The idea probably would not have occurred to me on my own. But, my four-year old spied five-pound bags of lemons on sale at HEB and
insisted requested that we buy some to make lemonade. I aspire to be one tenth of the woman Yolanda Foster is. Given that I’m not blonde, Dutch, or capable of maintaining my refrigerator in a state of glass-doored readiness, I figured being in possession of a surfeit of citrus was about as close as I could get.
I now recognize that the activity has a lot to recommend it.[hr]
First, in terms of taste and nutrition,* there is absolutely no comparison between pre-fab, from-concentrate, or from-powder lemonade and the real thing. The fresh product absolutely is worth the minimal effort.
*Yes, it has sugar. If this is a concern, play with the ratios or substitute the sweetener of your choice to make a version you can live with. While I don’t let my kids mainline glucose, I don’t worry too much about how much sugar finds its way into their “pretty healthy” diets. Real lemonade has the benefits of fresh lemon juice and a healthy slug of water. More important to me, it helps them develop a taste for real–not artificial–flavors and tastes other than one-dimensional “sweet.”[hr]
Second, it’s a great kitchen activity for the littlest sous chefs. The techniques (squeezing, pouring, mixing) don’t require super-developed motor skills. There’s a large margin of error. And, in relatively few steps, they can see familiar ingredients undergo a significant transformation in terms of appearance and taste. If, like me (and my co-contributor, Alvina), you are intent on making your children comfortable in the kitchen, the act of making lemonade pulls together some important basic concepts.[hr]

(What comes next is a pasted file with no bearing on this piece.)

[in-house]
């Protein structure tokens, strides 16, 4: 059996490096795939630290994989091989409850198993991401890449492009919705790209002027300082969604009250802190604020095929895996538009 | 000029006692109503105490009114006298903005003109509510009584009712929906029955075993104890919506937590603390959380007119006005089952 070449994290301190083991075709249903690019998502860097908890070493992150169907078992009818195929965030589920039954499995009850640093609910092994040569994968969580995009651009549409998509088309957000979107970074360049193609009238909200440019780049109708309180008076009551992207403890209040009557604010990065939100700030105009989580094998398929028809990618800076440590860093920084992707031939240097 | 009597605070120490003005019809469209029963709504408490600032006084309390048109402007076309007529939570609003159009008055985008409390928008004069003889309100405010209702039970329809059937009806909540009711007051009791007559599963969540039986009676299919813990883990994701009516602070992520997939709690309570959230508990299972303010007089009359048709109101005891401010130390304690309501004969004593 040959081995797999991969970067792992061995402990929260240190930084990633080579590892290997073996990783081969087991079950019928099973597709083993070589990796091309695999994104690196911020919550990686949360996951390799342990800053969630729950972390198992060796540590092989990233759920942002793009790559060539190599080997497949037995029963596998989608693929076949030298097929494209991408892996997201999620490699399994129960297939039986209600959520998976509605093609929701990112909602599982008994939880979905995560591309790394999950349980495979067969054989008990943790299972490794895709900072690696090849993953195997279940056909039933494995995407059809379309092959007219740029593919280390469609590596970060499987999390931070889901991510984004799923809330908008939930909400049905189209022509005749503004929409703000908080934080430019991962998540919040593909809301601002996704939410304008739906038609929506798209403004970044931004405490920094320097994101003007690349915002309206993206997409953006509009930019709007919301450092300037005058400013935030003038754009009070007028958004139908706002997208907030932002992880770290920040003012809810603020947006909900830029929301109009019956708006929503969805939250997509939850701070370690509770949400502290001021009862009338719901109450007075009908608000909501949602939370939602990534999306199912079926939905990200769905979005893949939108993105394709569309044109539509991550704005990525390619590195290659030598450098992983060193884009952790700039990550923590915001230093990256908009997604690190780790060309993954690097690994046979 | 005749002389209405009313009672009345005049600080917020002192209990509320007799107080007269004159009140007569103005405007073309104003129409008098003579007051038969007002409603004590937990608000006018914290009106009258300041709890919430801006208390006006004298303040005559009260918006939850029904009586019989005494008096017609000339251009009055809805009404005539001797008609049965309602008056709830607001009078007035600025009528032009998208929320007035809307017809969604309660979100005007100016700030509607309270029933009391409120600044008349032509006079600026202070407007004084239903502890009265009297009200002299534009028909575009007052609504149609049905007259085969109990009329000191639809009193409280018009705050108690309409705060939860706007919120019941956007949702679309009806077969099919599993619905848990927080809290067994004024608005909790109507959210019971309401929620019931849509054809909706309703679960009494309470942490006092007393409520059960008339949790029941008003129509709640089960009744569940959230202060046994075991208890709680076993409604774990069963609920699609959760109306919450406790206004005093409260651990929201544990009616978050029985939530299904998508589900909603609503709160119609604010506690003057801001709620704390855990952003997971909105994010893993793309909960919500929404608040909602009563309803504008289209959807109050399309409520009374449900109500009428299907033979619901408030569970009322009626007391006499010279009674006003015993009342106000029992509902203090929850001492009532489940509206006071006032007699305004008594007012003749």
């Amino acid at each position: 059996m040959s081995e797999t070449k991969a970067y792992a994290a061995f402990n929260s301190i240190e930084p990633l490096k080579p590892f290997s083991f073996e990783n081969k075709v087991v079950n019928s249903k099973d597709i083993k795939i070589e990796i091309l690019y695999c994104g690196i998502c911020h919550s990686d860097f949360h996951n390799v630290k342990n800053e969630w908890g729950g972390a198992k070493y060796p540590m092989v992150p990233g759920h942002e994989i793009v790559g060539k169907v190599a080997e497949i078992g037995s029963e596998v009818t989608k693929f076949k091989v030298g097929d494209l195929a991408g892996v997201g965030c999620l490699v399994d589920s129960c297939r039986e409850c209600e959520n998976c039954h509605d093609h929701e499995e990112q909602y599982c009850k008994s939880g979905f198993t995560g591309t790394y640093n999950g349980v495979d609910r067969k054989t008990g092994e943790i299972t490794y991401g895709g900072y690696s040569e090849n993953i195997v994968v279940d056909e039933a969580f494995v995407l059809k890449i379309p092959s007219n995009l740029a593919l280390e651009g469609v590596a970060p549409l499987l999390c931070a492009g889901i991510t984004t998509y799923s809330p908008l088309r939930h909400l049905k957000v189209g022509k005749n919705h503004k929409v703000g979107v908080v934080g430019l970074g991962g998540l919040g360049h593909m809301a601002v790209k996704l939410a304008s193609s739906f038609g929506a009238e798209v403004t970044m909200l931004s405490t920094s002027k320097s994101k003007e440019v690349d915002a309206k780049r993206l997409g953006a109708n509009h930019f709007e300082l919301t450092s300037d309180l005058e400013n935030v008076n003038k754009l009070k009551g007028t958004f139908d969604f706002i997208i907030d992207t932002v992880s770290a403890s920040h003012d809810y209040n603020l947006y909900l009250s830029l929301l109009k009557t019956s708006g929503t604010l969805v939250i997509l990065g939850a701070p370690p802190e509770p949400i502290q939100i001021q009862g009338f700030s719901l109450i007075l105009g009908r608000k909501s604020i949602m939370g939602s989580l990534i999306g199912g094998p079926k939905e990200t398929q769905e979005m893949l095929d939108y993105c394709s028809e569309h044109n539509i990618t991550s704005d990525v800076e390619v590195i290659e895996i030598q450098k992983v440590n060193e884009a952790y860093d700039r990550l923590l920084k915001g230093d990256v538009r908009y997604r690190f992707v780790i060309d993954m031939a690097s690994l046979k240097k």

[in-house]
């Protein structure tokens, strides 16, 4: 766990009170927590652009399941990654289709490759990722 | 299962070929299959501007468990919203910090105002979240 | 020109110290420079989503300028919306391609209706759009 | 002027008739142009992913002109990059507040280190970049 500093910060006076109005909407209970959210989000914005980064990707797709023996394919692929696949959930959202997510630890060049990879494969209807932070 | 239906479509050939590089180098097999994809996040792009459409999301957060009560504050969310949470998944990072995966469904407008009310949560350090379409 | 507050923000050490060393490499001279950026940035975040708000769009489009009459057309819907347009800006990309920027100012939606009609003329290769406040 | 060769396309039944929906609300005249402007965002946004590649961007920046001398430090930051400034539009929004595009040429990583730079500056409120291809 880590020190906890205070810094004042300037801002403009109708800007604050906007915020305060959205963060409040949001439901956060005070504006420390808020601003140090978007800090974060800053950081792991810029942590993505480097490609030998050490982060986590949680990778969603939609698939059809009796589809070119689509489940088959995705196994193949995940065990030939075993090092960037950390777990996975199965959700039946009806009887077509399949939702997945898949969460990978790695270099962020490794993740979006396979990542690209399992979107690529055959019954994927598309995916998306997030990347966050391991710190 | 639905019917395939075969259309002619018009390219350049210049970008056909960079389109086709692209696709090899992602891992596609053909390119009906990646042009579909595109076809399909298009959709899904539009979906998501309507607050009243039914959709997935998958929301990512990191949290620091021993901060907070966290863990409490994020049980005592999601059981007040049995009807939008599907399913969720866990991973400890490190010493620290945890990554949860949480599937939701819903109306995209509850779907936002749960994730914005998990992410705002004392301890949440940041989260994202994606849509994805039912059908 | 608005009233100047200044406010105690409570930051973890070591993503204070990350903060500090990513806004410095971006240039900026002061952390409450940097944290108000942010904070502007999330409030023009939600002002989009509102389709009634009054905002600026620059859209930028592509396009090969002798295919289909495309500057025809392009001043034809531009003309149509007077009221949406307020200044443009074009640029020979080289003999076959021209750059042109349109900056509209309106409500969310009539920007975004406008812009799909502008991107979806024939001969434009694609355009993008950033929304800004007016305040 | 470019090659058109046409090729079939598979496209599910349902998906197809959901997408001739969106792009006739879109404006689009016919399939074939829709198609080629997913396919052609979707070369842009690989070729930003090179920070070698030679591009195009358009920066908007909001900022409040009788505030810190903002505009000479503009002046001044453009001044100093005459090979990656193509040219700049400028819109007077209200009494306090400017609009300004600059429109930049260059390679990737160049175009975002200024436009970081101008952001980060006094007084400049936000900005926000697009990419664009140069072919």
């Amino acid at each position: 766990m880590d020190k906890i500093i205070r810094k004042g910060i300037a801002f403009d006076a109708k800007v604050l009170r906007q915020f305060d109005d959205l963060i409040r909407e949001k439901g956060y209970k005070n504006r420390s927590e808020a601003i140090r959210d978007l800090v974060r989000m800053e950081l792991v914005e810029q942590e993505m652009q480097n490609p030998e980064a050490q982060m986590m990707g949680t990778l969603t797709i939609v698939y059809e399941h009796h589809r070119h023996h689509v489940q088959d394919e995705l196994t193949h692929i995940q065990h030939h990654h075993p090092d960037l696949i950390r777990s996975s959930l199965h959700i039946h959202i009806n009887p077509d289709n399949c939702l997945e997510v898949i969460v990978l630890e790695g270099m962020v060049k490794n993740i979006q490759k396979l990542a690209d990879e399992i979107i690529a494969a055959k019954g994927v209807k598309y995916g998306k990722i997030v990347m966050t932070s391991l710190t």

Finally, it’s timeless. There’s something to be said for teaching our iPhone-able young’uns to appreciate old-timey charms. Especially those that can present an object lesson in the dangers of a hyper-regulated marketplace and bureaucratic overreach.[hr]
The process is so simple, I hesitate to refer to a “recipe.” Over heat, dissolve one cup of sugar in one cup of water to make simple syrup. Combine the syrup with 1 cup of fresh-squeezed lemon juice. (If you are shopping specifically for this project, keep in mind that a large lemon will yield about 1/4 cup of juice. To maximize yield, roll each lemon on the counter, applying downward pressure with your hand before you cut and squeeze it.) Add three or four cups of cold water to dilute. Drink, preferably barefooted, in a rocking chair, on a wooden porch.[hr]
Do you make simple pleasure recipes with your kids? Please tell me about them in the comments below!